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In the mob, murder is as common as breathing, mainly because that’s the only way rules can be enforced among criminals. Intimidation is key—when the mob makes a threat, people know they have the bloody reputation to back it up.

Unfortunately, some modern-day police departments are beginning to develop a worrying reputation for using lethal force, making it easy to believe your life might be in danger if an officer threatens you. And such threats do happen, like the cop who told an unarmed passenger with his hands on the steering wheel, “If you move, I will kill you right here,” while pointing a gun at him during a routine traffic stop. Or the Ferguson deputy who pointed an assault rifle at a reporter who asked for his name, shouting, “I will f—ing kill you, get back!” Sadly, some officers seem to have no problem with threatening to kill people who clearly pose no threat to them.



7Brutality

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In organized crime, sometimes mob bosses feel that even murder doesn’t strike enough fear. So when they truly want a message sent, they may order a public hit, or have the victim beaten and tortured before death, to serve as an example for others to see. The resulting fear is strong enough to scare most people into line.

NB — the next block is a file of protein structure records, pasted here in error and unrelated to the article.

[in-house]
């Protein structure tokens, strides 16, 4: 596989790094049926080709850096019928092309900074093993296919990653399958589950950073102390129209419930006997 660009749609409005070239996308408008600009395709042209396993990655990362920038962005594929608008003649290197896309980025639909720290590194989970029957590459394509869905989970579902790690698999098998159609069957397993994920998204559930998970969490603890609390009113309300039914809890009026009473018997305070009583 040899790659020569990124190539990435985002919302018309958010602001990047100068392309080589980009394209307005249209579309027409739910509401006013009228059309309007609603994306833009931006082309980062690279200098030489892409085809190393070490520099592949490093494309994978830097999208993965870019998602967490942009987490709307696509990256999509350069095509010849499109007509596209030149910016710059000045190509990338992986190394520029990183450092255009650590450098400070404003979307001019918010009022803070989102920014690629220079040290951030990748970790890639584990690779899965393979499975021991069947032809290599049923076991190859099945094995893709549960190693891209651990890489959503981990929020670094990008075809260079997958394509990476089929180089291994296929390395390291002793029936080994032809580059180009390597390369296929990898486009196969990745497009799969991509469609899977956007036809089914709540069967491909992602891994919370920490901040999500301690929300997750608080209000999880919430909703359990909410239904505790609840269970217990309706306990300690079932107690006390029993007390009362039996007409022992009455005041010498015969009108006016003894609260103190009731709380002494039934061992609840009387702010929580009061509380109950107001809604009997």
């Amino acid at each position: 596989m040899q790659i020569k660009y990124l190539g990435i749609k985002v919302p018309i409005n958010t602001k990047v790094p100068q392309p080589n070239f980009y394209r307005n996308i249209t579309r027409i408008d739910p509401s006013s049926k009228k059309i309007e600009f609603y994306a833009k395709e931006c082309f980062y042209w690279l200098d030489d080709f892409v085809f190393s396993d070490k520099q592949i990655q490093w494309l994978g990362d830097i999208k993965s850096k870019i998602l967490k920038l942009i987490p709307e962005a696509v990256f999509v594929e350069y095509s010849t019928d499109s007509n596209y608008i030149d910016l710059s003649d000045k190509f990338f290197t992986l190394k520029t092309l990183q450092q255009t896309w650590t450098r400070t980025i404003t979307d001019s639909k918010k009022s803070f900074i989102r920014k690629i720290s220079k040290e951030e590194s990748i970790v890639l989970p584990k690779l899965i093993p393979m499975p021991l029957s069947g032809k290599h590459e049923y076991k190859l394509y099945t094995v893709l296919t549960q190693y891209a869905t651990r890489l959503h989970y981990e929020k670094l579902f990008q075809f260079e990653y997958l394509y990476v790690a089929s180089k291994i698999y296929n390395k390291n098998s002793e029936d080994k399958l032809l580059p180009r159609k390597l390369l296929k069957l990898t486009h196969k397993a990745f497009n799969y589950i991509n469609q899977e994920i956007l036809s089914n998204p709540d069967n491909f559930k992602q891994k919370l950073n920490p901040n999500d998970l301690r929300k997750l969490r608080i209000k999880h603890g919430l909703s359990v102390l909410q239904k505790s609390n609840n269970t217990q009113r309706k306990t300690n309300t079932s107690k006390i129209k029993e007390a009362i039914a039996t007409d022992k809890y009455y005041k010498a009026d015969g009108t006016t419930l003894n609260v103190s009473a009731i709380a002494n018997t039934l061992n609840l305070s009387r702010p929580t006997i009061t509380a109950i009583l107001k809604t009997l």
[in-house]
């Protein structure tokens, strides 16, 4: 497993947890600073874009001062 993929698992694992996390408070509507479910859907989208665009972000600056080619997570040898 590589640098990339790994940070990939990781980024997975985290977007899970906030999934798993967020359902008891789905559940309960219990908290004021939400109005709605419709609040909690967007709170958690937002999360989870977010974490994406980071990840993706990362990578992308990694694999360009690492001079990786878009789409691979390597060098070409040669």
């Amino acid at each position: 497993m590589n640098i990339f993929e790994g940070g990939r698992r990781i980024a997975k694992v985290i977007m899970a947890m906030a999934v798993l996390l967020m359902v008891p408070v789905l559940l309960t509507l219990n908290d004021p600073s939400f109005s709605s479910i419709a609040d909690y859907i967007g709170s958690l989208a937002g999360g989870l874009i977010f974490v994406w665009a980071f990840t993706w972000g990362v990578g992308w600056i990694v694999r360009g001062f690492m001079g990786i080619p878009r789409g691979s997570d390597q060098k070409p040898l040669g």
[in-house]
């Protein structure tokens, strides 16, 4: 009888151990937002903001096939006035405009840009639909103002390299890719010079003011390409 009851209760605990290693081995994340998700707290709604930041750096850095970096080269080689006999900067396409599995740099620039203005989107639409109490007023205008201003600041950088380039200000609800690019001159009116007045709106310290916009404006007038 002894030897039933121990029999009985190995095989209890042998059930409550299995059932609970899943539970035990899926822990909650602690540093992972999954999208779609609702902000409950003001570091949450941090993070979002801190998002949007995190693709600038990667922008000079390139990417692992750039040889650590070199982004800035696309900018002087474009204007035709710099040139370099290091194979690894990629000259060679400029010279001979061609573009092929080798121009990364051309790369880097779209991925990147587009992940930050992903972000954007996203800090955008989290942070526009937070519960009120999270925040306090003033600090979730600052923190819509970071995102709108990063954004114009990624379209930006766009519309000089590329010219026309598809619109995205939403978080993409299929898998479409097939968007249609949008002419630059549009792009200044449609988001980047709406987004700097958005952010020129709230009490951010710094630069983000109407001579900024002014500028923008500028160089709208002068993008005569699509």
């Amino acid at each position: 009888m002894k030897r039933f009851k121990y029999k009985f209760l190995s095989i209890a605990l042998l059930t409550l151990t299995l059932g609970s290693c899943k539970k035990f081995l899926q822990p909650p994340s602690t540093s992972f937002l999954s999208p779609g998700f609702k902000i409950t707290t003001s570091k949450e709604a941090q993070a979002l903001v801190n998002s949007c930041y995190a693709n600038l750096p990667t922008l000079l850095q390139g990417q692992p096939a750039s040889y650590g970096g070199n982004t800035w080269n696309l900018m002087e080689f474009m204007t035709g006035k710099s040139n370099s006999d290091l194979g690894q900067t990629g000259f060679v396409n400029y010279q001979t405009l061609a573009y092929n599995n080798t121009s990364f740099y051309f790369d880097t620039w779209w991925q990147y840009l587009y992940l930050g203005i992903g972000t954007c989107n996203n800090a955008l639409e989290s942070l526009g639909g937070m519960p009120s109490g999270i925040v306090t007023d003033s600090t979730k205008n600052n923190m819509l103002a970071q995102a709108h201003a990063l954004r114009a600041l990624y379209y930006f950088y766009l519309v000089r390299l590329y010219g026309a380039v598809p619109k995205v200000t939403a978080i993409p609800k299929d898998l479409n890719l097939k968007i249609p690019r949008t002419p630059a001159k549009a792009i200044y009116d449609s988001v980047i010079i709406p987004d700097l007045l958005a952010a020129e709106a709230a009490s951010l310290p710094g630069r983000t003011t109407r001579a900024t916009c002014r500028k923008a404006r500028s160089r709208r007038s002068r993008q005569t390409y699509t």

Tragically, some police officers seem to feel free to act in a similarly brutal manner, from an officer in Atlanta kicking a visibly pregnant woman in the stomach, to two policemen beating a handcuffed woman in their squad car and shooting volts of electricity via taser directly into her heart, to an officer tasering a 10-year-old boy allegedly because he refused to wash his patrol car. Such acts send a message that no one is immune to savagery, not even a handcuffed pregnant woman lying on the ground.

6Shaking Down Criminals

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The Mafia has a long history of skimming money off from lesser criminals—and it seems that some police officers have learned to do the same. For example, five officers from the San Francisco Police Department recently landed in hot water when a public defender released surveillance video of them walking the halls of a cheap motel out of uniform, performing illegal and warrantless searches of rooms, stealing marijuana for resale, and even swiping items as petty as a $500 iTunes gift card.